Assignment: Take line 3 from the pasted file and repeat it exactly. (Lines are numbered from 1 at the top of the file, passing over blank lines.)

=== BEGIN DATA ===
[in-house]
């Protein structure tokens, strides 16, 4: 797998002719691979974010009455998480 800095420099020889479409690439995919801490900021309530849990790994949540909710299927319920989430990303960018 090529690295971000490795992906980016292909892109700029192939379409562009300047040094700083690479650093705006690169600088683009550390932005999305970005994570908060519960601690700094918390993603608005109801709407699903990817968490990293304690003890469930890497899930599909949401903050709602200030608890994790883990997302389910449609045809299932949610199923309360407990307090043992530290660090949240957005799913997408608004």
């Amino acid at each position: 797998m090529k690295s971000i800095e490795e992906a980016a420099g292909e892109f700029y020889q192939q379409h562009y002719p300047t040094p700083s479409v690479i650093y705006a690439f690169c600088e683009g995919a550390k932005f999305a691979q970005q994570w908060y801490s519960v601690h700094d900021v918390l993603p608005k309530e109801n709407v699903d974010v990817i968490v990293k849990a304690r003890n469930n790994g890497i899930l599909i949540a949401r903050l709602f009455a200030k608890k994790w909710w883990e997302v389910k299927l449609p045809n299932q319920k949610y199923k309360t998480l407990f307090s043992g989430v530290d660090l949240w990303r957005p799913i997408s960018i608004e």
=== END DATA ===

């Amino acid at each position: 797998m090529k690295s971000i800095e490795e992906a980016a420099g292909e892109f700029y020889q192939q379409h562009y002719p300047t040094p700083s479409v690479i650093y705006a690439f690169c600088e683009g995919a550390k932005f999305a691979q970005q994570w908060y801490s519960v601690h700094d900021v918390l993603p608005k309530e109801n709407v699903d974010v990817i968490v990293k849990a304690r003890n469930n790994g890497i899930l599909i949540a949401r903050l709602f009455a200030k608890k994790w909710w883990e997302v389910k299927l449609p045809n299932q319920k949610y199923k309360t998480l407990f307090s043992g989430v530290d660090l949240w990303r957005p799913i997408s960018i608004e």